- Telling personal stories (Ah, the ego. Who cares what some anonymous Joe or Jane has to tell, or did/didn’t do in this or that situation? Certainly not the person suffering an emotional breakdown and calling you for help).
What can work: genuine empathy
The local CVV (lifeline support center) has a “Person-Centered Attention” method—a strategy based on the principles listed above and some others. Voluntaries are trained to avoid mistakes, even subtle ones, that can cause the retraction of the assisted.
To establish a genuine connection with another person, we must strip from our biases, prejudices, and judgments. As well, our religious, sexual, political, social beliefs, opinions, and even let our personal experiences aside to truly put ourselves in someone else’s shoes and understand their feelings.
As I said, it’s easier said than done. But in doing that, we can then reach and provide help to almost anyone.
How this helps us
Humans are very complex, and working with support is really, really hard and taxing – psychologically, emotionally, and to be honest, even physically.
But in the end, it’s also a huge lesson in empathy and human psychology – if we can manage to stay at the same time detached and connected to all these facets of behavior and psyche.
We can employ the knowledge acquired, the empathy developed, and many other aspects to improve ourselves, our personal and social lives, relationships, and even our professional lives. According to my limited experience and what others more involved with human (or animal) assistance say, it can be soothing for the soul.
We don’t have to take part in an organization
These things can be done in private forms, daily, or whenever and however we can. However, going out there and joining others has the added bonus of revealing that, as bad as things may be, there are always many people doing good things. Helping the world become a slightly better place is very rewarding and positive.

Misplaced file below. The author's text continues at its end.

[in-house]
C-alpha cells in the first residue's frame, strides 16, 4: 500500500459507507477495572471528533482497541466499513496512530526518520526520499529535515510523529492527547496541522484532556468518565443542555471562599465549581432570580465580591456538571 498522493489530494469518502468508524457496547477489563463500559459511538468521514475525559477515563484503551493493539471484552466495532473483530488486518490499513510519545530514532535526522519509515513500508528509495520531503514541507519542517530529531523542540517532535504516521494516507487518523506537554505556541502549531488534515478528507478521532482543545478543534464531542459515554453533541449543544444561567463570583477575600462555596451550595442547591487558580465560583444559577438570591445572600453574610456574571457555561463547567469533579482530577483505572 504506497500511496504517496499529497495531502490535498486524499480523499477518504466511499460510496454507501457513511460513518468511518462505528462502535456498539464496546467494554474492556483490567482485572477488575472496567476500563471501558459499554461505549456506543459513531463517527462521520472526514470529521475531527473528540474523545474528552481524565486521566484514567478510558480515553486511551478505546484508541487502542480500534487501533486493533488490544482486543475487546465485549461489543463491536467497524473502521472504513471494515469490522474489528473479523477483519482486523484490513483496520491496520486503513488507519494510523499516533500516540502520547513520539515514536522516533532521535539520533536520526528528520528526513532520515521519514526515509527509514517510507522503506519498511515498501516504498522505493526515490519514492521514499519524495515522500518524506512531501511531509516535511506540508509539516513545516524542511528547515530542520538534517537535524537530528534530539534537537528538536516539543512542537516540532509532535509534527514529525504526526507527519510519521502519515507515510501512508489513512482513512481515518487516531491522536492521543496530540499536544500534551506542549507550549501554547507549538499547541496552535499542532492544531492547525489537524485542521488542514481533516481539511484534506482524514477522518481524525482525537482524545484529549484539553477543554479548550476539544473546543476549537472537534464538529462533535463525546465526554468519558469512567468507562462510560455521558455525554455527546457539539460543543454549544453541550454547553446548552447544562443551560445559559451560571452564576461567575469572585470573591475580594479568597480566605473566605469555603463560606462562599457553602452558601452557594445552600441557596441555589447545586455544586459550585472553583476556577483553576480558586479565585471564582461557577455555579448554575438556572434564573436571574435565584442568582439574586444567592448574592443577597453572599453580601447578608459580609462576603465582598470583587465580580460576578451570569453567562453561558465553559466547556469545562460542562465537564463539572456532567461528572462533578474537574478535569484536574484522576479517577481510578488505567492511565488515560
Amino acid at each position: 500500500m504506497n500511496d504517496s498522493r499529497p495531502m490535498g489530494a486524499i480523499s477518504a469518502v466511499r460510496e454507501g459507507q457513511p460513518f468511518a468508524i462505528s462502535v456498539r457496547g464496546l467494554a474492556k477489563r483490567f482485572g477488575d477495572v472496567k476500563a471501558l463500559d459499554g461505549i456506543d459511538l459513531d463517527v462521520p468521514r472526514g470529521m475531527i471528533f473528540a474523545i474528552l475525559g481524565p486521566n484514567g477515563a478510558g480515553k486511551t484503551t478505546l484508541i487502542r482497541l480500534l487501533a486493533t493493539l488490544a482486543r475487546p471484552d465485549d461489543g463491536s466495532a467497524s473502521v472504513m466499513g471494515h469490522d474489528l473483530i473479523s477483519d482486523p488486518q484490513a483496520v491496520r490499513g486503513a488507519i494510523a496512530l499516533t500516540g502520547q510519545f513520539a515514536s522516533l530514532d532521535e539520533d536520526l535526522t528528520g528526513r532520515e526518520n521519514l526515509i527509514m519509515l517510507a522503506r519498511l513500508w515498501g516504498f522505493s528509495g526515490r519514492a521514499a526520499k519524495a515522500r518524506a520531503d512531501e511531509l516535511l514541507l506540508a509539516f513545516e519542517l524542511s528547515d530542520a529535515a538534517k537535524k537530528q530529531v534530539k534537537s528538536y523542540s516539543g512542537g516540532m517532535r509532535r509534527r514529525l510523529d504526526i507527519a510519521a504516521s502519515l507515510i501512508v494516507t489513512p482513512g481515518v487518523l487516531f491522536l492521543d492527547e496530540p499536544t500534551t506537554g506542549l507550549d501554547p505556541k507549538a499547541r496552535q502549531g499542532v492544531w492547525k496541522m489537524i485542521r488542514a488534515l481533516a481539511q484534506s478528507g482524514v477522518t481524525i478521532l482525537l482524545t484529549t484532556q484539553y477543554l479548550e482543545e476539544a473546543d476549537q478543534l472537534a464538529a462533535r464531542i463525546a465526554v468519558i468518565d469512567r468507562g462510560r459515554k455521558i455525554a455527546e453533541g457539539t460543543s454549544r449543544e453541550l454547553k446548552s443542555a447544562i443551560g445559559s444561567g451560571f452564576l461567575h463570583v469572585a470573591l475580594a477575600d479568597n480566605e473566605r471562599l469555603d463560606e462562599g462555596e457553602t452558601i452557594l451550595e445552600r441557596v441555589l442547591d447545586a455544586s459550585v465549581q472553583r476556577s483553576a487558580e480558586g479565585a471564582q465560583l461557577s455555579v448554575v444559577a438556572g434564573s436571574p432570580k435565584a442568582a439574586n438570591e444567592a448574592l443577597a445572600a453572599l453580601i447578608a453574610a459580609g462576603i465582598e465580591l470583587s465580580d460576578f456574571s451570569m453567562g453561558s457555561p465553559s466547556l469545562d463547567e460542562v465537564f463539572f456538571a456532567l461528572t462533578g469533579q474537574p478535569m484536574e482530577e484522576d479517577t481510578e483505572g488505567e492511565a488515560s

Suicide prevention help is available
- National Suicide Prevention Line: 800-273-8255
- Veteran’s Crisis Line: 1-800-273-8255 (press 1)
- Crisis Hotline: Text HOME to 741-741
- This website lists global suicide hotlines: International Suicide Hotlines
What advice do you have for those struggling with their mental health?
If you’ve ever struggled with depression, anxiety, or suicidal thoughts, what did you find that helped you the most? Share your hard-earned wisdom on suicide prevention in the comments. You never know when a simple comment on a website might make a true difference in somebody’s life.
Please note that the comments will be strictly moderated regarding the topic of suicide prevention. As much as words from a stranger can help a person who is struggling, they can also harm.